Terry Richardson, the famed fashion photographer who has also been accused of multiple sexual harassment and assault allegations, has been ousted from working with many of the world’s leading magazines.
According to the Telegraph, Condé Nast International has announced that its publications will no longer work with Richardson, and is cutting or replacing any unpublished art by the photographer. This means Richardson’s work will no longer appear on the pages of Vogue, Vanity Fair, and W, among others.
“I am writing to you on an important matter,” COO and executive vice president James Woolhouse wrote to staff in an email on Monday. “Condé Nast would like to no longer work with the photographer Terry Richardson. Any shoots that have been commission[ed] or any shoots that have been completed but not yet published, should be killed and substituted with other material. Please could you confirm that this policy will be actioned in your market effective immediately. Thank you for your support in this matter.”
Telegraph reported that Richardson’s contracts with Condé Nast International had been in dispute for “some time,” but noted that his blacklisting came within less than a day of a published article from the UK’s Sunday Times regarding the photographer. The piece questioned why fashion publications have continued to work with Richardson, the so-called “Harvey Weinstein of fashion,” using the weeks-long scandal of sexual harassment allegations against Weinstein as leverage to bring Richardson’s related alleged behavior back into the spotlight.
Richardson has worked with innumerable icons, from Beyoncé to Barack Obama, but much of his fashion photography is overtly sexual in nature, sometimes depicting himself having sex with models, either taken by himself or an assistant. For decades Richardson, who has insisted his subjects call him “Uncle Terry,” has been accused of workplace misconduct ranging from breaking contracts to sexual harassment and assault. Models he’s worked with have often accused him of trying to get them to strip and have sex with him during photo shoots (the Sunday Times piece details several harassment allegations).
In 2014, Richardson’s critics and harassment and assault advocates pushed for brands to stop working with the photographer, using the hashtag #NoMoreTerry to bring attention to the allegations. In response, Richardson penned an op-ed denying the allegations and claiming he’s “collaborated with consenting adult women who were fully aware of the nature of the work” and has never coerced a model into consenting.
Over the past several weeks, model Cameron Russell has used the hashtag #MyJobShouldNotIncludeAbuse, bringing forth allegations of sexual misconduct in the fashion industry. While many of the accusers do not name their abusers in the posts, are not just women, and are not only writing about male fashion photographers, many descriptions match those made by Richardson’s previous accusers. Russell since has received tens of messages from other models and has shared their accounts to her own Instagram page with identifying information redacted.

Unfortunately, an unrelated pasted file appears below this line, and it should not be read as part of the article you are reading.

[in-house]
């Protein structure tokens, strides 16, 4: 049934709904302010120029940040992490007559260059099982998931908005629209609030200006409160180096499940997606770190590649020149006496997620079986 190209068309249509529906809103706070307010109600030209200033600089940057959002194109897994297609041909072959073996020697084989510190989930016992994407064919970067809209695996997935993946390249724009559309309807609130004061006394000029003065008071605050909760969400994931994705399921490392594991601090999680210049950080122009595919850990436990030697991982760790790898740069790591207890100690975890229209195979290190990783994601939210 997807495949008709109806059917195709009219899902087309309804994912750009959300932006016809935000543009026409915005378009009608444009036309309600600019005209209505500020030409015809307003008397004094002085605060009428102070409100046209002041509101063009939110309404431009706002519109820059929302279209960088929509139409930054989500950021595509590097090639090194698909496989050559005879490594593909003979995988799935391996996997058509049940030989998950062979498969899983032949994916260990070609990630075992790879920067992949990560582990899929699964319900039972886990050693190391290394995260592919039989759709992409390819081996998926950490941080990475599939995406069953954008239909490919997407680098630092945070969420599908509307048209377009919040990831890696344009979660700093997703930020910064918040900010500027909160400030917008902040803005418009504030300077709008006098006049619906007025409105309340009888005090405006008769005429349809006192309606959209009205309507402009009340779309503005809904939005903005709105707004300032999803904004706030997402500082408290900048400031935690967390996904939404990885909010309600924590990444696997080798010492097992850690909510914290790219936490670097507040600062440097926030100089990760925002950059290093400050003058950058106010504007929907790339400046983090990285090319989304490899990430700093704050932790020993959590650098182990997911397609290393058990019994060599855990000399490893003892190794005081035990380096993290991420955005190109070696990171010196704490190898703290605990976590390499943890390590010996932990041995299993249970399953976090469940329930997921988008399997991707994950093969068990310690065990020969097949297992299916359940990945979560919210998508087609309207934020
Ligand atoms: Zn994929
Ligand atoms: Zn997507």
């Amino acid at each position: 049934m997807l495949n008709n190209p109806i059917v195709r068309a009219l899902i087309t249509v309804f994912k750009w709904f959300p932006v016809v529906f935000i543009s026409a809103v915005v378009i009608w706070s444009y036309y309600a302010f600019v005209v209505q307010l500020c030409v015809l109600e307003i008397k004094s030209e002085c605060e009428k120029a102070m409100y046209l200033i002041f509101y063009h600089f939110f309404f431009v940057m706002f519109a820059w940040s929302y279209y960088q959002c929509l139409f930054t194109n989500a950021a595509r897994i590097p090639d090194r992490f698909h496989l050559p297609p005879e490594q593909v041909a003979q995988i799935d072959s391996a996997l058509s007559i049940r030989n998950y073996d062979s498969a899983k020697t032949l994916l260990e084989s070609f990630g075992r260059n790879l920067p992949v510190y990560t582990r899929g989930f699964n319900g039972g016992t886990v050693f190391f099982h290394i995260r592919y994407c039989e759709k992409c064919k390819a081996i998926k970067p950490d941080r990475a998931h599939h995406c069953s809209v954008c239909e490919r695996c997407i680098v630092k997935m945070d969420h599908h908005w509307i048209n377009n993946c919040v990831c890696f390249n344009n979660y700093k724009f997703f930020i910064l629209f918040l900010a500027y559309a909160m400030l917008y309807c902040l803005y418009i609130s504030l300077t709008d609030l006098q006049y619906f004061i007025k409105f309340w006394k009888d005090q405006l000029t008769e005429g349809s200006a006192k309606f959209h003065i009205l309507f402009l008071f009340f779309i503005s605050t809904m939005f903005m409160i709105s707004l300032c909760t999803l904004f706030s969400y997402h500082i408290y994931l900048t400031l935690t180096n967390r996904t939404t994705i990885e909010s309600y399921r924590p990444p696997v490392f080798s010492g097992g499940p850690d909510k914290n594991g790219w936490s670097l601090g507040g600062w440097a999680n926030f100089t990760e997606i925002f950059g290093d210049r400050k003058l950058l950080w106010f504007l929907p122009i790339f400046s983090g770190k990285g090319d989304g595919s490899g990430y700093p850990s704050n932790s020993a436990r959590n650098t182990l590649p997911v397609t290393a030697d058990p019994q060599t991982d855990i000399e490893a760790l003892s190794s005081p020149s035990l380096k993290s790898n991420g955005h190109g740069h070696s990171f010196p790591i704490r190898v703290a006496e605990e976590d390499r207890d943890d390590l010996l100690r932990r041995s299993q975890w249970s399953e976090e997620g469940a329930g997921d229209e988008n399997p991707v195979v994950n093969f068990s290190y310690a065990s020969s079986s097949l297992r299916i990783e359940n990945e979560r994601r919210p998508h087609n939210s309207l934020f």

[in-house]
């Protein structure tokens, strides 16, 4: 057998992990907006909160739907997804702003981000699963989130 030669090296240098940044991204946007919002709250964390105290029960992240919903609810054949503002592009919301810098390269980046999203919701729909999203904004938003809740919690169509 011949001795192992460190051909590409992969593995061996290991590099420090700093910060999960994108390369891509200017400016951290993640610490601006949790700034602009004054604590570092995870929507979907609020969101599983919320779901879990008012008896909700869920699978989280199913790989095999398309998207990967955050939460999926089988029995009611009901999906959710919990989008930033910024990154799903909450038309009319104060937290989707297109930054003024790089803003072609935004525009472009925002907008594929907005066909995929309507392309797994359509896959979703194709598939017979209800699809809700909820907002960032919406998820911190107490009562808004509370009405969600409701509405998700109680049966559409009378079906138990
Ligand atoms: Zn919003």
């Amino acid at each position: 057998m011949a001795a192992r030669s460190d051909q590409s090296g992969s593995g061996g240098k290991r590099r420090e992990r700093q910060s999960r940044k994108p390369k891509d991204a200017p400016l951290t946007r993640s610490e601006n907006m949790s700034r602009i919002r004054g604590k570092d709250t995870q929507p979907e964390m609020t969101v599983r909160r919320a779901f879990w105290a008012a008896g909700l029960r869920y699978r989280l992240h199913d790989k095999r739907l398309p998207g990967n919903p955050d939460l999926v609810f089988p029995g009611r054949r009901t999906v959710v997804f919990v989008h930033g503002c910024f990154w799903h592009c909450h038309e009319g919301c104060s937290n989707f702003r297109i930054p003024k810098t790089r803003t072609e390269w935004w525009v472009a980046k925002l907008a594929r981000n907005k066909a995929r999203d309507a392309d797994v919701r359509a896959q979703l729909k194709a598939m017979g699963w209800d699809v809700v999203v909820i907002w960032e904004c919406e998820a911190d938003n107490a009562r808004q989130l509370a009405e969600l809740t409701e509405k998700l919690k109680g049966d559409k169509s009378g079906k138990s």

(Warning: The following post contains descriptions of sexual assault.)
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TRIGGER WARNING ⚠️ A brave model (and friend) reached out to me with her story today. She has asked to remain anonymous but asked that I share her words here because the photographer still works in the industry. She wants to encourage other women to speak up. We need a way to begin breaking the silence while remaining protected. We are not talking about one, five, or even twenty men. We are talking about a culture of exploitation and it must stop. IF YOU WOULD LIKE TO SHARE YOUR STORY ANONYMOUSLY, DIRECT MESSAGE ME and I will post your words. If you would like to share publicly use the hashtag #MyJobShouldNotIncludeAbuse so the industry can see the size and scope of this problem. Hearing about #harveyweinstein this week has sparked conversations about how widespread and how familiar his behavior is. We talked about how hard it is to share stories of assault. When they are the norm, calling them out can feel disruptive and unprofessional. On many occasions I've been called a feminist for reporting unwanted groping, spanking, pinching, pressure for dates, phone calls and texts of a sexual nature, lack of appropriate changing areas, etc. And because the response has always been "are you surprised?" or "that's part of the job" I tolerated them. When the offenses were bigger, calling them out is terrifying, and demands a level of exposure and backlash to what is already painful and sometimes shameful. #MyJobShouldNotIncludeAbuse
“Hearing about #HarveyWeinstein this week has sparked conversations about how widespread and how familiar his behavior is. We talked about how hard it is to share stories of assault. When they are the norm, calling them out can feel disruptive and unprofessional,” Russell wrote. “…Because the response has always been ‘Are you surprised?’ or ‘That’s part of the job,’ I tolerated them. When the offenses were bigger, calling them out is terrifying, and demands a level of exposure and backlash to what is already painful and sometimes shameful.”
Richardson did not respond to Telegraph‘s requests for comment.
If you are a victim of sexual assault or want more information on sexual assault, contact the Rape, Abuse & Incest National Network at 1-800-656-HOPE (4673).
H/T the Cut